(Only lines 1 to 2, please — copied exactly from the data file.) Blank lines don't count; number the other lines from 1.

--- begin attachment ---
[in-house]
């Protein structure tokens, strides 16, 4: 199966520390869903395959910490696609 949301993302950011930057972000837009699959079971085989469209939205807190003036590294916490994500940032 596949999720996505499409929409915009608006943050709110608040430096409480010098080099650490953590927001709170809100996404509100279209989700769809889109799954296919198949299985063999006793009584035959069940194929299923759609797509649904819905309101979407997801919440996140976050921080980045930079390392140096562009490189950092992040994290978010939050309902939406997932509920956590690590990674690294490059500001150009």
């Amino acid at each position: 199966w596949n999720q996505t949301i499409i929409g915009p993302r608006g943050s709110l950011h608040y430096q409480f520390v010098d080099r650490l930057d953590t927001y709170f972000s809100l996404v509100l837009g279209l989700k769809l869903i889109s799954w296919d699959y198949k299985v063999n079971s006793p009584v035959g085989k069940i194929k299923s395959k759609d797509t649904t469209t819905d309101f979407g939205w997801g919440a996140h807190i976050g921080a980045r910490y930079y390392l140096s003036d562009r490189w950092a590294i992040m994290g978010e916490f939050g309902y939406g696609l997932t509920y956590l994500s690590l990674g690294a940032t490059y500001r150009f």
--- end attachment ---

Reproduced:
[in-house]
């Protein structure tokens, strides 16, 4: 199966520390869903395959910490696609 949301993302950011930057972000837009699959079971085989469209939205807190003036590294916490994500940032 596949999720996505499409929409915009608006943050709110608040430096409480010098080099650490953590927001709170809100996404509100279209989700769809889109799954296919198949299985063999006793009584035959069940194929299923759609797509649904819905309101979407997801919440996140976050921080980045930079390392140096562009490189950092992040994290978010939050309902939406997932509920956590690590990674690294490059500001150009």